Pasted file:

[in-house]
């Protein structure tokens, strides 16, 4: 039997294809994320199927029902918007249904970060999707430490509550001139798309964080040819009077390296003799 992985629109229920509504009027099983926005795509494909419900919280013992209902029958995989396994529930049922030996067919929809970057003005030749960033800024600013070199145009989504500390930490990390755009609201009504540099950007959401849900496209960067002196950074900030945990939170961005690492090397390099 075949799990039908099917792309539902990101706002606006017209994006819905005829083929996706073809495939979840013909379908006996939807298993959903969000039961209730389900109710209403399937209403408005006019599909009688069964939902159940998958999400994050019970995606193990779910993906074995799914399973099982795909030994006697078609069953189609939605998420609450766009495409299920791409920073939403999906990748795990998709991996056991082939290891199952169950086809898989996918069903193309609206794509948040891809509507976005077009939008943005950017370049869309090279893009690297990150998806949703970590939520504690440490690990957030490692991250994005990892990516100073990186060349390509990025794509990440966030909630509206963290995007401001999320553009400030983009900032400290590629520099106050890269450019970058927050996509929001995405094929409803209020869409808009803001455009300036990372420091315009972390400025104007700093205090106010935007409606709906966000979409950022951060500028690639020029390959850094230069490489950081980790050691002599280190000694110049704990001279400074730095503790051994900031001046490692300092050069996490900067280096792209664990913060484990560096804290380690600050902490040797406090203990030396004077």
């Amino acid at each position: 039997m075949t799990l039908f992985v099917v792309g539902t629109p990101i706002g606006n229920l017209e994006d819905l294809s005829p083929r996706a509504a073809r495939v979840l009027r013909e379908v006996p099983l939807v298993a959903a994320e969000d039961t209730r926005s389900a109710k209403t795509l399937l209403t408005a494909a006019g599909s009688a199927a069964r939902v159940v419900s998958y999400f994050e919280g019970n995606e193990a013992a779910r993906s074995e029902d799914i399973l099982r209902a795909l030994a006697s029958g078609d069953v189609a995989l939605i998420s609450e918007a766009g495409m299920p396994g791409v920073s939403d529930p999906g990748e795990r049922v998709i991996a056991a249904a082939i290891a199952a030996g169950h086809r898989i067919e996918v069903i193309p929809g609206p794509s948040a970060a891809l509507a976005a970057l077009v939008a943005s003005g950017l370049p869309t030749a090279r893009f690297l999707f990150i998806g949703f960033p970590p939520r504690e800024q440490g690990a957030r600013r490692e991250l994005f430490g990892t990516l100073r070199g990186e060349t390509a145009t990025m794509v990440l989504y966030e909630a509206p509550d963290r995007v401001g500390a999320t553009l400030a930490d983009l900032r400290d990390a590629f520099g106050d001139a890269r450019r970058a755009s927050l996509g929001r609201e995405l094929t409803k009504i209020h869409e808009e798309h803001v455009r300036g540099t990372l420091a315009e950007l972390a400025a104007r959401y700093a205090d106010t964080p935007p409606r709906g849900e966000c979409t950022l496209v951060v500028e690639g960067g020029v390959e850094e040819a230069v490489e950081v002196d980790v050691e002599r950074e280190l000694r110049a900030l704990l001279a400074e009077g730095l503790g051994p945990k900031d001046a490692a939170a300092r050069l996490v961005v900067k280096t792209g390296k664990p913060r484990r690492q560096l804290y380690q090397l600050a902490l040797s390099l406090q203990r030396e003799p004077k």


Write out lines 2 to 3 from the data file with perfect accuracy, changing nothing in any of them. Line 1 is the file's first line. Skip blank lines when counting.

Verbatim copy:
């Protein structure tokens, strides 16, 4: 039997294809994320199927029902918007249904970060999707430490509550001139798309964080040819009077390296003799 992985629109229920509504009027099983926005795509494909419900919280013992209902029958995989396994529930049922030996067919929809970057003005030749960033800024600013070199145009989504500390930490990390755009609201009504540099950007959401849900496209960067002196950074900030945990939170961005690492090397390099 075949799990039908099917792309539902990101706002606006017209994006819905005829083929996706073809495939979840013909379908006996939807298993959903969000039961209730389900109710209403399937209403408005006019599909009688069964939902159940998958999400994050019970995606193990779910993906074995799914399973099982795909030994006697078609069953189609939605998420609450766009495409299920791409920073939403999906990748795990998709991996056991082939290891199952169950086809898989996918069903193309609206794509948040891809509507976005077009939008943005950017370049869309090279893009690297990150998806949703970590939520504690440490690990957030490692991250994005990892990516100073990186060349390509990025794509990440966030909630509206963290995007401001999320553009400030983009900032400290590629520099106050890269450019970058927050996509929001995405094929409803209020869409808009803001455009300036990372420091315009972390400025104007700093205090106010935007409606709906966000979409950022951060500028690639020029390959850094230069490489950081980790050691002599280190000694110049704990001279400074730095503790051994900031001046490692300092050069996490900067280096792209664990913060484990560096804290380690600050902490040797406090203990030396004077």
């Amino acid at each position: 039997m075949t799990l039908f992985v099917v792309g539902t629109p990101i706002g606006n229920l017209e994006d819905l294809s005829p083929r996706a509504a073809r495939v979840l009027r013909e379908v006996p099983l939807v298993a959903a994320e969000d039961t209730r926005s389900a109710k209403t795509l399937l209403t408005a494909a006019g599909s009688a199927a069964r939902v159940v419900s998958y999400f994050e919280g019970n995606e193990a013992a779910r993906s074995e029902d799914i399973l099982r209902a795909l030994a006697s029958g078609d069953v189609a995989l939605i998420s609450e918007a766009g495409m299920p396994g791409v920073s939403d529930p999906g990748e795990r049922v998709i991996a056991a249904a082939i290891a199952a030996g169950h086809r898989i067919e996918v069903i193309p929809g609206p794509s948040a970060a891809l509507a976005a970057l077009v939008a943005s003005g950017l370049p869309t030749a090279r893009f690297l999707f990150i998806g949703f960033p970590p939520r504690e800024q440490g690990a957030r600013r490692e991250l994005f430490g990892t990516l100073r070199g990186e060349t390509a145009t990025m794509v990440l989504y966030e909630a509206p509550d963290r995007v401001g500390a999320t553009l400030a930490d983009l900032r400290d990390a590629f520099g106050d001139a890269r450019r970058a755009s927050l996509g929001r609201e995405l094929t409803k009504i209020h869409e808009e798309h803001v455009r300036g540099t990372l420091a315009e950007l972390a400025a104007r959401y700093a205090d106010t964080p935007p409606r709906g849900e966000c979409t950022l496209v951060v500028e690639g960067g020029v390959e850094e040819a230069v490489e950081v002196d980790v050691e002599r950074e280190l000694r110049a900030l704990l001279a400074e009077g730095l503790g051994p945990k900031d001046a490692a939170a300092r050069l996490v961005v900067k280096t792209g390296k664990p913060r484990r690492q560096l804290y380690q090397l600050a902490l040797s390099l406090q203990r030396e003799p004077k």